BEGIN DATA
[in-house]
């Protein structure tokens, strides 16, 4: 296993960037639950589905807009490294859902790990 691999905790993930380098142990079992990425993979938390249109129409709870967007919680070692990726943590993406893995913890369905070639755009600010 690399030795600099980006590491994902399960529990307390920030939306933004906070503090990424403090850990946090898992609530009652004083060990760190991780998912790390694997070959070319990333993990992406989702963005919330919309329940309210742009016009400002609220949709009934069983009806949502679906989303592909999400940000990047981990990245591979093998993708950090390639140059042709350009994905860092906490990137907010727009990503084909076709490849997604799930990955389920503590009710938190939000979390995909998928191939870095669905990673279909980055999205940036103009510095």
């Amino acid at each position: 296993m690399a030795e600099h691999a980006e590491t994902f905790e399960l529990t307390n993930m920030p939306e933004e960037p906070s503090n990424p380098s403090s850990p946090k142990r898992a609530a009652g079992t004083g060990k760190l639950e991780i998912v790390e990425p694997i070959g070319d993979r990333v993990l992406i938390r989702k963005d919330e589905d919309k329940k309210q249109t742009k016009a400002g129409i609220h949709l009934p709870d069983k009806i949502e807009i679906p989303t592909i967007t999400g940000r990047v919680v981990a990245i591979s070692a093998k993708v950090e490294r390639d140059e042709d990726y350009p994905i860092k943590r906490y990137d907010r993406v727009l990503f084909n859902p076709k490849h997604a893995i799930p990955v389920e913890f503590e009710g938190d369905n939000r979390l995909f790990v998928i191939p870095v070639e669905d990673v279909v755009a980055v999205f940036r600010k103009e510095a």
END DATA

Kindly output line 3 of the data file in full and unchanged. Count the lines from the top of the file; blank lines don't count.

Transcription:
């Amino acid at each position: 296993m690399a030795e600099h691999a980006e590491t994902f905790e399960l529990t307390n993930m920030p939306e933004e960037p906070s503090n990424p380098s403090s850990p946090k142990r898992a609530a009652g079992t004083g060990k760190l639950e991780i998912v790390e990425p694997i070959g070319d993979r990333v993990l992406i938390r989702k963005d919330e589905d919309k329940k309210q249109t742009k016009a400002g129409i609220h949709l009934p709870d069983k009806i949502e807009i679906p989303t592909i967007t999400g940000r990047v919680v981990a990245i591979s070692a093998k993708v950090e490294r390639d140059e042709d990726y350009p994905i860092k943590r906490y990137d907010r993406v727009l990503f084909n859902p076709k490849h997604a893995i799930p990955v389920e913890f503590e009710g938190d369905n939000r979390l995909f790990v998928i191939p870095v070639e669905d990673v279909v755009a980055v999205f940036r600010k103009e510095a």